By Sean Bennett,
Principal of Minimbah State School
We are a primary school north of Brisbane which has used Gonski funding to make a measurable improvement to the literacy of kids in a low-SES area.
Our first focus has been on literacy because if we can improve that basic skill we can improve a child’s ability to learn for the rest of their lives.
We received $270,000 in Gonski funding in 2015 which has been enough for us to make a real difference for our students.
Literacy is just the start and we will do more in different areas with future years of increased funding – provided that gets delivered to us at it should be.
Through Gonski funding we have been able to invest in more resources and quality teaching and have developed a school culture of success and pride in achievement.
This is the first time we have had the resources to implement a full program to improve literacy. By that I mean the amount we actually need to meet the needs of the students, rather than some extra funding for a one-off program that won’t cover demand.
We have tried to tackle everything that might be stopping students from reading as well they could be.
The school brought a pedagogical specialist in for three days of intensive literacy training for all staff – so everyone was on the same reading program.
That makes it easier for teachers to collaborate and work together, and means they are now more confident and able to provide higher quality lessons.
In addition we have been able to use the “Jolly Phonics” program to increase reading ability and also work with Flinders University expert Anne Bayetto, on strategies to improve reading.
There’s a lot of support for schools out there, and a lot of experts who can lift school performance, but it takes money and time to get them into schools, and that’s what Gonski has given us.
Gonski also means we can employ more Teacher’s Aides and build a bank of volunteers who can assist with classes. That makes it easier for us to cater for the range of abilities within the school and ensure that students who need individual support can get it as soon as possible.
Sometimes it not the lessons that are holding a student back. I know that too many students struggle at school because they have an undiagnosed hearing or vision problem, and that this is an important issue in low-SES schools.
We can’t expect teachers to be health experts so we have run hearing tests for every child from Prep to Year 3, and vision screening for every Year 3 child.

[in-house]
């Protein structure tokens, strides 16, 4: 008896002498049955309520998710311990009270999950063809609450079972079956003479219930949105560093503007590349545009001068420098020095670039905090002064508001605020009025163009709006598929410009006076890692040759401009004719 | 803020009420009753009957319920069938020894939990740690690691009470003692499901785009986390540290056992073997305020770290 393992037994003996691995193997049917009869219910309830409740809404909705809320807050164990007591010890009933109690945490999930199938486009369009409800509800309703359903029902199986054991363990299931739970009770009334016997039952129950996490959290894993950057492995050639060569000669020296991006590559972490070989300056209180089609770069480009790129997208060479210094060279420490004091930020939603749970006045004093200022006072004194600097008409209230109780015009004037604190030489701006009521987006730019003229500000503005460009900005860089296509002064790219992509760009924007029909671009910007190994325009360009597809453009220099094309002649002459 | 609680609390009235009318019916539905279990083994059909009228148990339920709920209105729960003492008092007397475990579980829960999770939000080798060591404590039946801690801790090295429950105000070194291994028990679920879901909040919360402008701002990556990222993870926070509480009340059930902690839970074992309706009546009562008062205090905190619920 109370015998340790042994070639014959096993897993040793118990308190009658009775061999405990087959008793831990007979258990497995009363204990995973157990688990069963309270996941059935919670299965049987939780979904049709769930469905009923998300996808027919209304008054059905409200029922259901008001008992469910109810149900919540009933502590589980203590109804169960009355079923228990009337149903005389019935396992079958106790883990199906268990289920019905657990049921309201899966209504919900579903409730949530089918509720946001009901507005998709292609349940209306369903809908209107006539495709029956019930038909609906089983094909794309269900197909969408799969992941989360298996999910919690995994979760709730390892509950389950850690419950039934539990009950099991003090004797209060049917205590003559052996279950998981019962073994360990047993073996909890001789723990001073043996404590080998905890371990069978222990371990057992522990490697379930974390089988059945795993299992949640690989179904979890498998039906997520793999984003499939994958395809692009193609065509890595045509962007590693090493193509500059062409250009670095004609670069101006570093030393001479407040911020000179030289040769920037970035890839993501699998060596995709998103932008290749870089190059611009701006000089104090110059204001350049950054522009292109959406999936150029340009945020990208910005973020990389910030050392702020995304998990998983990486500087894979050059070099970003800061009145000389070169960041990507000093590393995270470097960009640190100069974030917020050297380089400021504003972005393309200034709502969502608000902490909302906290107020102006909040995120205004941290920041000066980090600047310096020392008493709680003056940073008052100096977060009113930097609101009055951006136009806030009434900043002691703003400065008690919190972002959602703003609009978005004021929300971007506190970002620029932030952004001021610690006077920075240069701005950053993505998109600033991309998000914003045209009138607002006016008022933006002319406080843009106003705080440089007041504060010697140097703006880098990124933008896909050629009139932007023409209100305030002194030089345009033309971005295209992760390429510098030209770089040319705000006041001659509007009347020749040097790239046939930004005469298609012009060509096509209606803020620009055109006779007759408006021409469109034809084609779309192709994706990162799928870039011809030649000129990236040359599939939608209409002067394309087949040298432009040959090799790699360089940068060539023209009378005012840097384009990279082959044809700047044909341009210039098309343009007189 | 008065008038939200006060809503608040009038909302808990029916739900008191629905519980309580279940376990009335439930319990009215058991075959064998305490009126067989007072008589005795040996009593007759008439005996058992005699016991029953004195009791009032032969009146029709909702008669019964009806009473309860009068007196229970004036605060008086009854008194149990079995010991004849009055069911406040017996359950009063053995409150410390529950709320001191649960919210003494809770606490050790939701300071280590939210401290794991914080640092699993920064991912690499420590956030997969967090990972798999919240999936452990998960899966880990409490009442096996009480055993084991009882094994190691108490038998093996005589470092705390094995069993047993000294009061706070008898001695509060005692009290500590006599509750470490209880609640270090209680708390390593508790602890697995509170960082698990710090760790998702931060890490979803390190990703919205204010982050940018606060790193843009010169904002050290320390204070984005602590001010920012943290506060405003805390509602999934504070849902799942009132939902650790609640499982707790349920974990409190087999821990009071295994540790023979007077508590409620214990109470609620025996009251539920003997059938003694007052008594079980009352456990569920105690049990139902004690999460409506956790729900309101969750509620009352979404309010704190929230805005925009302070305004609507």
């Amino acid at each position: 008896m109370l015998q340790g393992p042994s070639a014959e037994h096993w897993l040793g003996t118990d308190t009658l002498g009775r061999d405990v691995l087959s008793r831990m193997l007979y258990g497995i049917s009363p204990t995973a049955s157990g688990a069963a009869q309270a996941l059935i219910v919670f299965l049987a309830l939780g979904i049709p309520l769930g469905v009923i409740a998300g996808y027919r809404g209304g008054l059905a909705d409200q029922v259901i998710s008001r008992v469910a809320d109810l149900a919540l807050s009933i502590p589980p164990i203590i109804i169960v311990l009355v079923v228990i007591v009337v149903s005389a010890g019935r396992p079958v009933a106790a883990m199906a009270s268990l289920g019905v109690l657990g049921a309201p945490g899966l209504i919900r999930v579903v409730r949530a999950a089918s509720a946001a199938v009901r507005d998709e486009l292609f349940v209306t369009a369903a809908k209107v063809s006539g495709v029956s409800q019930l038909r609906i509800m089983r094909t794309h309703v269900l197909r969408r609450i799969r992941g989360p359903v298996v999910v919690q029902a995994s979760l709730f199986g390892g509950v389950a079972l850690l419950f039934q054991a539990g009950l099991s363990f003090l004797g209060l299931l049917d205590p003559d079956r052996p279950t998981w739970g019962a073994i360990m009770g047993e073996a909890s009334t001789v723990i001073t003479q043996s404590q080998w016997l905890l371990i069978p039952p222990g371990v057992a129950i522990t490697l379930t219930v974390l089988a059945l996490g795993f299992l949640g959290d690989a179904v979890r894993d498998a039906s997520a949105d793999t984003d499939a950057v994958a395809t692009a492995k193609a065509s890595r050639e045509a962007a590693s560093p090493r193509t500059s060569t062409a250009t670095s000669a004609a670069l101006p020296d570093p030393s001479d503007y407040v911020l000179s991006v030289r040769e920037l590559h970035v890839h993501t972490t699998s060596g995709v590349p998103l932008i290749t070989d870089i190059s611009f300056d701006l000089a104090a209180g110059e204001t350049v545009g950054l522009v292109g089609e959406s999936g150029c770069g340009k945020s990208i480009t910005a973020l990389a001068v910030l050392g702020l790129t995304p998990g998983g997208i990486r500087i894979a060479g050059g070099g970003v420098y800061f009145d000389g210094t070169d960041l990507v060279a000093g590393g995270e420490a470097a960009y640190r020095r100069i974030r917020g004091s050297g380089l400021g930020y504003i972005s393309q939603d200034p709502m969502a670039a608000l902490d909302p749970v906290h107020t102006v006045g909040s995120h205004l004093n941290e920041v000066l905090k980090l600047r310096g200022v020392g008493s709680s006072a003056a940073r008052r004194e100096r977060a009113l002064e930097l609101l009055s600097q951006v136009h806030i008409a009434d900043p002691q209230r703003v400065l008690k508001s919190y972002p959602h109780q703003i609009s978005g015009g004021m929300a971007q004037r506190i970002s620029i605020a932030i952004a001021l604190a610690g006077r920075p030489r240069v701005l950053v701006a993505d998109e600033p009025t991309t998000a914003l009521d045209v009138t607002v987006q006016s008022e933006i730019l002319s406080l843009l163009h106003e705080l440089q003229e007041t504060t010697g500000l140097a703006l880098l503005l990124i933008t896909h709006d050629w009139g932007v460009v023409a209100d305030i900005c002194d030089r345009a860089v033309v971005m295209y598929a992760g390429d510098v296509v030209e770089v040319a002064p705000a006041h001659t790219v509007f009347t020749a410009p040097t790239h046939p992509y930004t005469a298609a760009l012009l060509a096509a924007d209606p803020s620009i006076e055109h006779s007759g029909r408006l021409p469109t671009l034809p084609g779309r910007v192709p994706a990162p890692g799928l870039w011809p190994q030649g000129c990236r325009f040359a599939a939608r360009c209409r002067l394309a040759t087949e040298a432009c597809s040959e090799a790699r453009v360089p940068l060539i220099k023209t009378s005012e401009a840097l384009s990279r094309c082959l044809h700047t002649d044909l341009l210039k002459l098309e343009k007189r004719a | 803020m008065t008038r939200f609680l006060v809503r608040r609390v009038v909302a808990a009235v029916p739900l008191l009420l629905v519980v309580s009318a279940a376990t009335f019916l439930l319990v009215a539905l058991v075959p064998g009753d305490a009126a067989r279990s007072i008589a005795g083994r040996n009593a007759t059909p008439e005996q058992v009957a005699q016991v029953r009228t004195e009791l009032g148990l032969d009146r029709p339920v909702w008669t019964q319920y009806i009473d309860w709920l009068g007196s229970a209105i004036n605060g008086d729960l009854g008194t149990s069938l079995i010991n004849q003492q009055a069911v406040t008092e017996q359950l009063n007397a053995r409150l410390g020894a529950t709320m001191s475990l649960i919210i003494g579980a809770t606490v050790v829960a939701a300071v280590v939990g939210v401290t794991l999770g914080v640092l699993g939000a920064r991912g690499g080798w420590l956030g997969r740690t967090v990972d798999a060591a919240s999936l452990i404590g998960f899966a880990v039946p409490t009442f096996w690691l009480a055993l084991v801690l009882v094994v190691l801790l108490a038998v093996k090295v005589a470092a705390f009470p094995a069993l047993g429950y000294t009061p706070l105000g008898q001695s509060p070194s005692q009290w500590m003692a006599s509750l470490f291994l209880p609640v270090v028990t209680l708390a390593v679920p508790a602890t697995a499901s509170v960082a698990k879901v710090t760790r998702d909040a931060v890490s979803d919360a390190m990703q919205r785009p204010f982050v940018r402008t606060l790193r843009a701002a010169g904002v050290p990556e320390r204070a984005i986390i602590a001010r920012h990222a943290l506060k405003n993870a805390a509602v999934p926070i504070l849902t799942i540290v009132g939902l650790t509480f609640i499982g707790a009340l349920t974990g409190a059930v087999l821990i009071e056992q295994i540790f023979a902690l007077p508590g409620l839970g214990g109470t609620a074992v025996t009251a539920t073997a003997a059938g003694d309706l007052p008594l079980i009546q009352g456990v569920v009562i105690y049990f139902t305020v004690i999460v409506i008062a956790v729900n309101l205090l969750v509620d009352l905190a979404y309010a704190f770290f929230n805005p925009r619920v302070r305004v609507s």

You might be surprised to find that two-thirds of children have some hearing or vision issue that needs addressing. Most are not serious but some are already reducing their ability to learn and the school can then help parents to find the right support and treatment for their child.
Teacher’s Aides have been taught to identify and address speech problems, so children with speech difficulties can get early support.
The literacy program has targeted reading for Prep-Year 3s with impressive results.
Within six months of the reading program starting, students were recording between nine months and two years of progress. That improvement has been particularly strong in Years 1 and 2 – where students are laying the groundwork for their future learning.
I can already see that parents are taking ownership of what the school is doing and talking about the great reading results their kids are getting.
For older students we have used some of the Gonski funding to run Gifted and Talented activities in Mathematics, Science and Robotics that we could not have run without Gonski resources, but which are increasing children’s engagement and love of learning.
We are pretty proud of what we have achieved with reading and this is only the beginning of what we can do with Gonski.
We will roll out similar programs for writing in 2016, and then numeracy after that, provided the funding is maintained. We can also extend support to older students who are at risk of falling behind.
Without the full six years of Gonski funding the school will struggle to be able to build on the foundations we have already laid.
Good intentions and passion are nothing without resources to back them up. We need to keep investing in the school, especially in professional development of our teachers.
We need to recognise that teachers are at the heart of everything a school does and we need to invest in them.
In the end it’s teachers who make the difference to kids, and it’s training that makes the difference to teachers.
I find it frustrating that there is still doubt about whether we will get the full six years of Gonski, when schools like ours are proof it can make a difference.
I would like to see politicians who don’t support the full Gonski to have the courage to look our kids in the eye and explain why they think we can’t afford to teach them to read and educate them to their full potential.
Every child deserves the best start to their schooling, and Gonski has made it possible for us to start tapping the potential of children in our community.